Steve, retired for several years, summed up his marriage this way: “We began as husband and wife in a more traditional relationship. Overall, I was the noisemaker and she was the nest-maker. Now I’m more involved around the house – I help with laundry, do the dishes. We’re a team and our roles interchange, depending on who is interested or available. I have learned a lot but changed only a little. I try to be less temperamental, more compromising, more giving. When I was working, I used to be more focused on only myself. Now I’m paying attention to me, her and us - and still learning new things about all three.”

What are you and your partner doing to keep the sparks flying?

Saturday, March 10, 2007

One of our readers was motivated to plan a surprise for her husband's birthday after seeing last week's post. With our busy lives it's so easy to just remain on automatic pilot. See if any of the following comments from our recent poll stimulate you to action.

As a single man, Barry had enjoyed an active sex life and finally married later in life. He was determined to make this relationship work. “I recognize that I’m not a young man anymore and factor that into my thinking about sex. Since this is a marriage and not a date, there are other issues that sometimes get in the way of our feeling close, like resentments about how we each spend money. We try to talk it out and not let bad feelings build up."

Husbands in successful long-term marriages believe that mutual acceptance and respect are crucial. Charles and his wife have learned from each other. “I have accepted who she is and I’m not trying to change her anymore. The years together have made both of us more tolerant. And I sometimes think that she understands me better than I understand myself.”

Mike talked about how he was affected by his wife’s attitude. “I feel her love and respect for who I am and what I say, even though we do not always agree. This makes me feel safe. I look forward to our life together even though we have no idea where it will be or what it will bring. But I want to enjoy it in small and big ways, daily, for however long it will be.”

Saturday, March 03, 2007

We always speak from the female voice because that's who we are. However, we've taken a poll and, over the next few weeks, we'll be sharing comments from men about their perspective on long-term relationships.

Often it's a struggle for marital partners to maintain commitment to each other. However, many men recognize that the outcome is worth the effort. Henry talked about his secret to success. "We've never lost our focus – we knew we had to work to stay together. It was the two of us in the beginning and it would be the two of us when the children grew up. We took at least one trip a year by ourselves and tried to go on a date every week or so, to reconnect. I guess it worked – we’re still together after 25 years."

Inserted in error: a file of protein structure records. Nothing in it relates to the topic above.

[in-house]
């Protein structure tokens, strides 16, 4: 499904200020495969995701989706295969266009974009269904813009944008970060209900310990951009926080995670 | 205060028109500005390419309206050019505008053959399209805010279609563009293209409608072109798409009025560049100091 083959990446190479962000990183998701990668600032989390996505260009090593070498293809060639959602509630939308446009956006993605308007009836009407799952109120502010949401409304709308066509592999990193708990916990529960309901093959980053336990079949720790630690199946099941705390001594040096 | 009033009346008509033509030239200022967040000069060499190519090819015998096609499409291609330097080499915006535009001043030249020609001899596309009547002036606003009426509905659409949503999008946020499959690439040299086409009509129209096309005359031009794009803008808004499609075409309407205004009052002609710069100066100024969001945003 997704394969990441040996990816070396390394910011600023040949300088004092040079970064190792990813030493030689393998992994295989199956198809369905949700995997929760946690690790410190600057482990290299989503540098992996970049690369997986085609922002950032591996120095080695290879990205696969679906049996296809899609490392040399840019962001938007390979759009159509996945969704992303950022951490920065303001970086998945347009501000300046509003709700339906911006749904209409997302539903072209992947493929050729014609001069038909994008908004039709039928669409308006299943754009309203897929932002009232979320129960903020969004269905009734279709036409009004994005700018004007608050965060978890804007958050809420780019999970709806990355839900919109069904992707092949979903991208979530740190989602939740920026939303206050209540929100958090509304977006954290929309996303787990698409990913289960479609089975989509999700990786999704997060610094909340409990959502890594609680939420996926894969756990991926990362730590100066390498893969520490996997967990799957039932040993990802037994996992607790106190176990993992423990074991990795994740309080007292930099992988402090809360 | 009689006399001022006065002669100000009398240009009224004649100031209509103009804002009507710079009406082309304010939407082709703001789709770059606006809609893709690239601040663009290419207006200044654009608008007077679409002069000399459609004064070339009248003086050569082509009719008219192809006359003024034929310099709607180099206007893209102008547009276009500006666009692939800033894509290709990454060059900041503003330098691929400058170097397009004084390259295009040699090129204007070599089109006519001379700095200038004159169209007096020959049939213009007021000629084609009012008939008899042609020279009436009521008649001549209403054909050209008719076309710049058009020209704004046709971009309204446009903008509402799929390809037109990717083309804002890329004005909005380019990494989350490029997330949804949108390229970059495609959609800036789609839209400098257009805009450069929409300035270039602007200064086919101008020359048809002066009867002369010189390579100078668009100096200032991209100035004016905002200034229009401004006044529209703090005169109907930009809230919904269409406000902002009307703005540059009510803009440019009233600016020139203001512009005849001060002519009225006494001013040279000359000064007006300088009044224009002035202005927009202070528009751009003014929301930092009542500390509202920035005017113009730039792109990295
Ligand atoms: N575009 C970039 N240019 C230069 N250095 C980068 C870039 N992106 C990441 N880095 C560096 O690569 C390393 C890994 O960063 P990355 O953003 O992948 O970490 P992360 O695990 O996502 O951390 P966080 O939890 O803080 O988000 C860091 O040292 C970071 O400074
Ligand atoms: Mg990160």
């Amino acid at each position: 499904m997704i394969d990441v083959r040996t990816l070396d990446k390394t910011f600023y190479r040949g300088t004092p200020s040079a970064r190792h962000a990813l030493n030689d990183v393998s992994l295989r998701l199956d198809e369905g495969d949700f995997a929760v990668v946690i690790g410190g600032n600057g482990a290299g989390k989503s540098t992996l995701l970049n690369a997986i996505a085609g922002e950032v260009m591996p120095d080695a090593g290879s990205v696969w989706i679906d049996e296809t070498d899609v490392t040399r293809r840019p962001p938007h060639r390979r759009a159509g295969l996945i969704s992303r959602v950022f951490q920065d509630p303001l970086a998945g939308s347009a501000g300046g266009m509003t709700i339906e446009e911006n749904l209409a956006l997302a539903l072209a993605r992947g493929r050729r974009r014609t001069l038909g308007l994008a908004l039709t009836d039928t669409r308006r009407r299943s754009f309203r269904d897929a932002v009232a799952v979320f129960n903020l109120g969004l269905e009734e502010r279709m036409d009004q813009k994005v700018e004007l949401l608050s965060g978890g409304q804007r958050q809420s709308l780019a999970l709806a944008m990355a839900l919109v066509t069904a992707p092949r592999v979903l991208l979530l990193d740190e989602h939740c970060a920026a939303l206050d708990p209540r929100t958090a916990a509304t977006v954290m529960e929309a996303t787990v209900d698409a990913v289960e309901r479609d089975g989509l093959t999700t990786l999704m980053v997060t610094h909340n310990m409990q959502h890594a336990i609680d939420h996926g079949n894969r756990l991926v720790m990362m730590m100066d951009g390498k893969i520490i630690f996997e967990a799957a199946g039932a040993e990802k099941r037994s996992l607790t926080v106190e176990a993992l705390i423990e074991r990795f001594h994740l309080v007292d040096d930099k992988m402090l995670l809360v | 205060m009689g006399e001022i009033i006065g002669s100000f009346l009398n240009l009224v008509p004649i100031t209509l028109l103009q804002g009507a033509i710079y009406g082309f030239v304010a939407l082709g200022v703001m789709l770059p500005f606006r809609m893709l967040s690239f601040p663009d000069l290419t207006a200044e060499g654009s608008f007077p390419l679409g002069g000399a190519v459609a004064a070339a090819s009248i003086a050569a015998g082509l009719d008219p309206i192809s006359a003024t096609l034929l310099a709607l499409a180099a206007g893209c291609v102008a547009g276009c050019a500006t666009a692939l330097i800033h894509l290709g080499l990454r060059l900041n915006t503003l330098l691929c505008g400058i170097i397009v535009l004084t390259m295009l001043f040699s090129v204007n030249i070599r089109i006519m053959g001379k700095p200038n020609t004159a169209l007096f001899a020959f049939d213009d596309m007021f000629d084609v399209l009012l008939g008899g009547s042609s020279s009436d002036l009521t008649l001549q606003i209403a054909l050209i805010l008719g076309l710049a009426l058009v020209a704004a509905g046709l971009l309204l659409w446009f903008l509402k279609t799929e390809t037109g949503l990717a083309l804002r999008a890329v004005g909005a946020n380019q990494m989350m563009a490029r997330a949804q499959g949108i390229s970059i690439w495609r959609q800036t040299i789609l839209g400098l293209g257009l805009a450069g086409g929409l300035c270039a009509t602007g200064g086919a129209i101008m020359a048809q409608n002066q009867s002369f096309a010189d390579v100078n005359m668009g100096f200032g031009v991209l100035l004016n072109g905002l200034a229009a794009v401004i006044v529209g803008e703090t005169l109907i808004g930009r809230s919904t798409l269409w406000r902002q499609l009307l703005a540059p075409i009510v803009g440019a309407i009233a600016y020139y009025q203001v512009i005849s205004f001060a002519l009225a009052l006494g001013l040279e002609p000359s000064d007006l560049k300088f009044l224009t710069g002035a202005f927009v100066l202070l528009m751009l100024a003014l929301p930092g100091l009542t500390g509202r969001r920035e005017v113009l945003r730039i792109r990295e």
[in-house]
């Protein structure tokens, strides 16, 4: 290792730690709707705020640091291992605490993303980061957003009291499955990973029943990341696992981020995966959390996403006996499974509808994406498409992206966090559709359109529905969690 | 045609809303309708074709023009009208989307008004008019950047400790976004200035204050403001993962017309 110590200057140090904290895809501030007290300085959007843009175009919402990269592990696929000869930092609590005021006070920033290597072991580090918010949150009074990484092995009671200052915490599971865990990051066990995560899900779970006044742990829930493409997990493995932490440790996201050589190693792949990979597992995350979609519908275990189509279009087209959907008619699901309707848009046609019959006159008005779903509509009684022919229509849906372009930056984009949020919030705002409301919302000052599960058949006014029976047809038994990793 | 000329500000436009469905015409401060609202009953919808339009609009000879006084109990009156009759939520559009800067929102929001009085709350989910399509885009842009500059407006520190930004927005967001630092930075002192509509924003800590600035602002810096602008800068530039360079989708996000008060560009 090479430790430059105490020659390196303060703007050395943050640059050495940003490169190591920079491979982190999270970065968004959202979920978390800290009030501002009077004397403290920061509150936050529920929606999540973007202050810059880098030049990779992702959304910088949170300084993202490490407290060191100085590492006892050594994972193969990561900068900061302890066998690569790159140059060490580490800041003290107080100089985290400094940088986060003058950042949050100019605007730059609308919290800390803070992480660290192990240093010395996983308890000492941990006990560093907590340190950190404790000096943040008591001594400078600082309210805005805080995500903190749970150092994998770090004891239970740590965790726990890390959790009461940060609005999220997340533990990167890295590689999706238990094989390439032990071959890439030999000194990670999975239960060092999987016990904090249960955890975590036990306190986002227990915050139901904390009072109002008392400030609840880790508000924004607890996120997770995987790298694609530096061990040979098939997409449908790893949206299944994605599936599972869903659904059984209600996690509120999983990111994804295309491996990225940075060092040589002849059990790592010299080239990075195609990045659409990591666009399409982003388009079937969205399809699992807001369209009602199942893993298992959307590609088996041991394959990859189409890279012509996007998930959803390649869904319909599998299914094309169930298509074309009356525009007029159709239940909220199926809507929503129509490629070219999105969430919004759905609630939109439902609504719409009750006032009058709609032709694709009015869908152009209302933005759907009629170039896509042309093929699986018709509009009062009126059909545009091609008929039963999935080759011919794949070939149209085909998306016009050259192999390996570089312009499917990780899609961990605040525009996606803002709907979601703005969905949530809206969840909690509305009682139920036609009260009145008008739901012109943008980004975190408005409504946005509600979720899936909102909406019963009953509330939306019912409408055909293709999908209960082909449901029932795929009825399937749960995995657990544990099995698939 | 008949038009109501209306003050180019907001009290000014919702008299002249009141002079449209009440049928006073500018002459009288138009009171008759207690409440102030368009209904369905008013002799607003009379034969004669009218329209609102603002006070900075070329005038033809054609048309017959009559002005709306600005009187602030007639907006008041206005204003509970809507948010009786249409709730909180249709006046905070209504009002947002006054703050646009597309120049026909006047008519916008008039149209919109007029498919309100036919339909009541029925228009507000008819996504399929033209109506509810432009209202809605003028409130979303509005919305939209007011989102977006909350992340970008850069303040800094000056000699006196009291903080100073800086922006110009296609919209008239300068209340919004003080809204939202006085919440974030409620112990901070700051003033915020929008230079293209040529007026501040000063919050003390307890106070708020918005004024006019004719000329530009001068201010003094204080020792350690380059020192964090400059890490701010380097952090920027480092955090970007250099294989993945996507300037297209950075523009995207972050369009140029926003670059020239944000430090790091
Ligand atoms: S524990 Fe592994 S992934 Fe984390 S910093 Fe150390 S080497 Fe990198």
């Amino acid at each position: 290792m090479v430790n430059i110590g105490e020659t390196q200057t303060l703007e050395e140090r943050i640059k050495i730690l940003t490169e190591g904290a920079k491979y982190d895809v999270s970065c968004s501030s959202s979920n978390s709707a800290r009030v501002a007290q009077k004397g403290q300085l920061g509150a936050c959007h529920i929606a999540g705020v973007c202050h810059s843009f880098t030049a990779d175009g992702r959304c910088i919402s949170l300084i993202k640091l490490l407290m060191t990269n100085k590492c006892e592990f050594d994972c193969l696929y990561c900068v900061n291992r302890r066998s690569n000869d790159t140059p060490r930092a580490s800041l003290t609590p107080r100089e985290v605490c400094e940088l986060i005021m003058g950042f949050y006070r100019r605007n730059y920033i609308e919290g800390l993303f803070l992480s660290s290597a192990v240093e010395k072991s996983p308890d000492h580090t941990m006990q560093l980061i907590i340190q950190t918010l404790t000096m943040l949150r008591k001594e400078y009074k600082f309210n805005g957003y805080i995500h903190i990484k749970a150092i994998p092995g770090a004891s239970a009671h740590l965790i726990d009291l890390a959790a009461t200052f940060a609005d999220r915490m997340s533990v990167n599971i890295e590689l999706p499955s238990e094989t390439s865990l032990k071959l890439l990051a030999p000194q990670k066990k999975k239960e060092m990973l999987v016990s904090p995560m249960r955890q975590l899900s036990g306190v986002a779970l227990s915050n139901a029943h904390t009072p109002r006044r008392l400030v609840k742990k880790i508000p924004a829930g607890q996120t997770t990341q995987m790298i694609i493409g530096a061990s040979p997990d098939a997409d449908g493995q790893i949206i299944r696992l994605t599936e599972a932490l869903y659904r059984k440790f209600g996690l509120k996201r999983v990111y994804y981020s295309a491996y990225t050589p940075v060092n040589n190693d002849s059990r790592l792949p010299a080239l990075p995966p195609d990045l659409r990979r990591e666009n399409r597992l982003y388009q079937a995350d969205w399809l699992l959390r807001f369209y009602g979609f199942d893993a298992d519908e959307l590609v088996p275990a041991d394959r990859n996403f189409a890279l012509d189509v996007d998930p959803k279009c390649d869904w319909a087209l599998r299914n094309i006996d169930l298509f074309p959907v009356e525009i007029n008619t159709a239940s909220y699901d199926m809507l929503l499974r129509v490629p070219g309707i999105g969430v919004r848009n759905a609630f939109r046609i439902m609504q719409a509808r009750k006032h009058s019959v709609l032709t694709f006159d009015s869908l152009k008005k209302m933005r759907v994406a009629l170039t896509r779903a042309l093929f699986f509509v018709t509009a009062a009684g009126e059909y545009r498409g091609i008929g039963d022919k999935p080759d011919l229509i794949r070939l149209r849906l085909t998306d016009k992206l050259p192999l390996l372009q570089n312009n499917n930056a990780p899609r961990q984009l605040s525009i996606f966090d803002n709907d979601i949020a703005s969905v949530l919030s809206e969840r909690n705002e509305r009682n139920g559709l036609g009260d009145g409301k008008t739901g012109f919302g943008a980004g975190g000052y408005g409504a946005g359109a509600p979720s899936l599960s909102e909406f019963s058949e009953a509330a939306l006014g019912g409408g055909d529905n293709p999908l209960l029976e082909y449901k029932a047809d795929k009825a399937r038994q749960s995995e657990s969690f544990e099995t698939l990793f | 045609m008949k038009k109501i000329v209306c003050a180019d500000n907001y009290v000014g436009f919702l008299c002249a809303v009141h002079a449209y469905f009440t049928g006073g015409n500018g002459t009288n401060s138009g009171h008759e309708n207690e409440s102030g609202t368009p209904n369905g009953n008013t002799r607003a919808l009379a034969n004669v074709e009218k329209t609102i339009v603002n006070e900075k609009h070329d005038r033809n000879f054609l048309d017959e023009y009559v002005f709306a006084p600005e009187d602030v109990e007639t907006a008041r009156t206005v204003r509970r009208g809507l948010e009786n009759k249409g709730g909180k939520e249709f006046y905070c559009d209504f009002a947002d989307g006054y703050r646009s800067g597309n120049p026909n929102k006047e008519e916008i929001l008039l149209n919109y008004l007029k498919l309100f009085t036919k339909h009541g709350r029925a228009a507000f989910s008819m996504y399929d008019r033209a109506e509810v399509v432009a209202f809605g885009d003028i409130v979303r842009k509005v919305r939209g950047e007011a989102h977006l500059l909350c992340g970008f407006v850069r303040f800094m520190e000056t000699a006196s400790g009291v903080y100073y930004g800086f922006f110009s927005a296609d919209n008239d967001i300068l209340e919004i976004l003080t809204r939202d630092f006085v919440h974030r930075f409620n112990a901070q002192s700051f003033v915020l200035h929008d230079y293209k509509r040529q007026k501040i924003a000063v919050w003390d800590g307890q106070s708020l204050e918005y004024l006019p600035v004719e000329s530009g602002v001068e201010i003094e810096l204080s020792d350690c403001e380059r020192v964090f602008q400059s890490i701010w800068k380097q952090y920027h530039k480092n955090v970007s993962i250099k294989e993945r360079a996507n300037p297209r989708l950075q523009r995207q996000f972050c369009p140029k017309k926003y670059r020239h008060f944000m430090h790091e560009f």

Bill was determined not to make some of the same mistakes with his second wife that he had with his first. "I used to believe that my partner would be like my mother - with the added component of sex. That she would be there to take care of me, no matter how I treated her. I grew up after my first marriage failed. My second wife made it perfectly clear about what she needed and wanted in order to make the relationship work."

Shared interests have made it somewhat easier for Gary and his wife to feel like a team. "We share major goals and support each other in our individual pursuits. We just started taking dance lessons – we both love music and want to stay in shape. Collaborating on creative projects in and out of work is important for us."

Shortly after they were married, Ed and his wife came up with a plan to help them maintain their commitment. "We decided to make Wednesday nights 'divorce night.' We knew that we had that time to talk about whatever was going on between us. That way we never felt trapped – we each knew that we had an out if we wanted one."

The meaning of intimacy can change over time. Rich misses the exciting sexual encounters of their courtship and early marriage. "Sexual intimacy is important – the relationship would have never started unless we were on the same frequency. Now aging and illness have brought problems and we are experimenting with different ways of being sexual." Matt has been married for 32 years. "Our sexual relationship is just as juicy but less frequent. We are more affectionate, but have fewer moments of passion. My current libido feels like I’m 35 but my mature mind overcomes dangerous ideas every time." David feels that, although the sexual relationship with his wife is still important, affection plays a bigger part in their intimacy. “We are very close and physical. We like to touch, hold each other. We are as intimate as ever even though we are not as sexual."

Which statements apply to your relationship? Let us hear your reactions.